In our class we will use small-group learning, and students will actively engage in games, contests, discussions, and various assessment techniques to facilitate their understanding of the material. 

Classroom activities and your out-of-class preparations will be assisted with a course website.   

We will also explore the quantitative aspects of ecology using exercises and models.  The PLTL session each week will focus on strengthening math and statistics ability, and the data analysis modules from the textbook.  The lab will complement the lecture class, with exercises in the field and lab to provide real data to analyze as well as solve how best to answer certain questions and test hypotheses.  We plan that all parts of the course will work together to give you a dynamic understanding of this science and its interfaces with mathematics and other sciences. 

Grading

            This course will involve continuous assessment, not all of the graded kind: some will be educative in nature, allowing the instructors to know if students have learned the material, and helping the students to learn more in the process of being assessed. One way this will be accomplished is with quizzes taken in class, first individually, then in groups.  Another way is with student journals, kept online, in which students review the things that are unclear, and the challenges they have faced.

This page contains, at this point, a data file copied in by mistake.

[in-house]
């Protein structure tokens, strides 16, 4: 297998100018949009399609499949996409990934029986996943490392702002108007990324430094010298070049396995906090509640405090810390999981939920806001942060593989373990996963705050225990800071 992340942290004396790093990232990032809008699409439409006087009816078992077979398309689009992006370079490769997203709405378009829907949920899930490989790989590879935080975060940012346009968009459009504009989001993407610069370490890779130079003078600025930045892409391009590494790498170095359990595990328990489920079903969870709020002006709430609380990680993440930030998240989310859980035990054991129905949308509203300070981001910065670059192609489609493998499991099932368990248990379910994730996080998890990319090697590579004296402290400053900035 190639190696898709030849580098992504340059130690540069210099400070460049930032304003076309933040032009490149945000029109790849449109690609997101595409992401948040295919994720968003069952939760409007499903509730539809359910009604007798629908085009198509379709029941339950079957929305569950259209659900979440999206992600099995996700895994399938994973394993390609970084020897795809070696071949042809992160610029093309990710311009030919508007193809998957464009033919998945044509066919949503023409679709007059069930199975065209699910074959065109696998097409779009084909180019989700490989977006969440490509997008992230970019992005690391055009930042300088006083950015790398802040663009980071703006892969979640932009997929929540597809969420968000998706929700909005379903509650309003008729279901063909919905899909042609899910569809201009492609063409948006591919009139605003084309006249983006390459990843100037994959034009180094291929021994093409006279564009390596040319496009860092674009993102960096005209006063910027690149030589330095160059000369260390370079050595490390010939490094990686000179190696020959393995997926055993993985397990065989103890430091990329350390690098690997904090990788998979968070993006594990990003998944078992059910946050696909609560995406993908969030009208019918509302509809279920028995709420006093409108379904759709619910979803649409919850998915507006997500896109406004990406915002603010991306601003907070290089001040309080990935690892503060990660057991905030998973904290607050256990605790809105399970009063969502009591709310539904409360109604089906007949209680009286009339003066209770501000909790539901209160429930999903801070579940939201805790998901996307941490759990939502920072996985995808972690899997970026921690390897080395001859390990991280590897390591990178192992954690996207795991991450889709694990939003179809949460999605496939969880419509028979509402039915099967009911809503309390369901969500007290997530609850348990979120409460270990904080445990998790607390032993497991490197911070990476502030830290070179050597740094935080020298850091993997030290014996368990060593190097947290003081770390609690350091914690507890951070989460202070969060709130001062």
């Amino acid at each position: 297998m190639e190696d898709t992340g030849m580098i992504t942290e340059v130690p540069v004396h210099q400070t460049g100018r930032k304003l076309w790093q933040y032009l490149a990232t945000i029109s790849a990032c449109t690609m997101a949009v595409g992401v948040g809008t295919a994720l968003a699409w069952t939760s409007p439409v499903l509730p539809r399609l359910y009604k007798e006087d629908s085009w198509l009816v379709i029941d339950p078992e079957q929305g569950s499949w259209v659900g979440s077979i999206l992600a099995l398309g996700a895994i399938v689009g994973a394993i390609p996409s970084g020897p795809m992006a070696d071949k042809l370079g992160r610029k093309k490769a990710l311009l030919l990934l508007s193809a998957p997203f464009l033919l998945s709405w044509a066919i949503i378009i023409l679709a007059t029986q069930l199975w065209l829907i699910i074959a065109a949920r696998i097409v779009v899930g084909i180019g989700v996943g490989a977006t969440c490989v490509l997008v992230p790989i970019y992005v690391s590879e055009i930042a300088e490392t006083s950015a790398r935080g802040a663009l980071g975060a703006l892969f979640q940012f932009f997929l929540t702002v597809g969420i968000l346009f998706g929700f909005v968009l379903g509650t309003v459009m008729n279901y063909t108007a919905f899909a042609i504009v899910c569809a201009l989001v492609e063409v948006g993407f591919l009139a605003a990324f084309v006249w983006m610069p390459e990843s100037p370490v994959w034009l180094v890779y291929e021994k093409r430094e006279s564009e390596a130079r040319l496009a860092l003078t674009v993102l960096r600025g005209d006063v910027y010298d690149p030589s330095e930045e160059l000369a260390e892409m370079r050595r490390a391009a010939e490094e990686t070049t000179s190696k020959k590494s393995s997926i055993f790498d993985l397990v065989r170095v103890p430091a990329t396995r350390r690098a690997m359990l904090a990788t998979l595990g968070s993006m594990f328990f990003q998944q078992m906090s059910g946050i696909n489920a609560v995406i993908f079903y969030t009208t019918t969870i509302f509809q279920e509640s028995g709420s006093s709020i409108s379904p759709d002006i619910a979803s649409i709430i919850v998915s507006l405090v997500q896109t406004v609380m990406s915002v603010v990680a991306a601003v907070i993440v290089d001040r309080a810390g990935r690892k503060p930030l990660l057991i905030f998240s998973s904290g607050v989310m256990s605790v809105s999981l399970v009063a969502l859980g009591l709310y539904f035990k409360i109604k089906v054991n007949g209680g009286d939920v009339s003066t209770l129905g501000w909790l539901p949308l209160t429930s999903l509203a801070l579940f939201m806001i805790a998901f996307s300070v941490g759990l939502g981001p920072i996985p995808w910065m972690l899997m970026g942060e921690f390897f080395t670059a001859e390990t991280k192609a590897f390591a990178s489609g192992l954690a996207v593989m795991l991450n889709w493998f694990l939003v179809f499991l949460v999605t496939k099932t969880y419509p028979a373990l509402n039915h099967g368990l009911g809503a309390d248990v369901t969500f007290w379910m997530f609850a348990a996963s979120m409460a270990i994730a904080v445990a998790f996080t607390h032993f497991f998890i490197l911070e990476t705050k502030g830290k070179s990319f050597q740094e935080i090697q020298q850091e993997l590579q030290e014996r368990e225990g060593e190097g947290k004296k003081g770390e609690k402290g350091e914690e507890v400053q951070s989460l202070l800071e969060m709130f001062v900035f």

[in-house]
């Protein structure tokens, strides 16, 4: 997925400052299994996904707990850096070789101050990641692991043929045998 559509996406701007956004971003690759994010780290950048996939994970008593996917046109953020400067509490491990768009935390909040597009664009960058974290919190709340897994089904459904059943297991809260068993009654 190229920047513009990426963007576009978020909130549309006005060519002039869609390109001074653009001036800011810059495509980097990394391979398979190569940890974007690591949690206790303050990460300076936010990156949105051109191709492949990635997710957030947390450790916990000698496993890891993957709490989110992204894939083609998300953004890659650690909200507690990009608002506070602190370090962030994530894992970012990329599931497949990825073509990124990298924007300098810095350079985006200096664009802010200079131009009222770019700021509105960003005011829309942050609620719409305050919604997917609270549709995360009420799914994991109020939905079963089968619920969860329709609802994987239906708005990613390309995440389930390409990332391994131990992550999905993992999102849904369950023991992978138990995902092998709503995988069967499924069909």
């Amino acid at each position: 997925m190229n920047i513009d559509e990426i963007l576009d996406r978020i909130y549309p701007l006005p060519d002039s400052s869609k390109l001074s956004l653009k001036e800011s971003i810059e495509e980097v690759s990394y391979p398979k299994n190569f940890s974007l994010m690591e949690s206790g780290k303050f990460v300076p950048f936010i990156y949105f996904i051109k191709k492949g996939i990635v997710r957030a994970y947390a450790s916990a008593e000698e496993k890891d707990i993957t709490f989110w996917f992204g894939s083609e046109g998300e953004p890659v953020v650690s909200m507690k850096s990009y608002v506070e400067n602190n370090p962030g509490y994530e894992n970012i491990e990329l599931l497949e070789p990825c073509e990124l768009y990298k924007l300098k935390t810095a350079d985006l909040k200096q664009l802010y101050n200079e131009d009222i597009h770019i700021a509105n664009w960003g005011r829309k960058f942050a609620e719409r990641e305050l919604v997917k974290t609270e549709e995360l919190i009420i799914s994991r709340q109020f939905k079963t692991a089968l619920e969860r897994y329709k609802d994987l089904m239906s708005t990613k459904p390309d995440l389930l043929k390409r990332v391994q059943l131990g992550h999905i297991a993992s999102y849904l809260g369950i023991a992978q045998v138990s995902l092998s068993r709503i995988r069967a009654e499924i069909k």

The writing component of the course has two additional parts:  pop quizzes (essays) in lecture, and group projects called jigsaws.  The five-minute essays will pop up in class throughout the semester, and the best 60% of them will be counted for a percentage of your final grade.  The jigsaws will be done in groups on assigned topics, in stages; we will have some training in library research to help you find references relevant to your topic.  It is advisable to start this projects early enough to find relevant references, read the scientific articles, as well as other relevant information found from other sources, and to put together your ideas.   Groups will present their findings in class, and also turn in their papers via TurnItIn.com to verify originality.  Students will review the work of other groups’ papers and presentations using peer-review capabilities of Turn-it-in.  Needless to say, plagiarism is unethical and will not be tolerated in this or any course activity.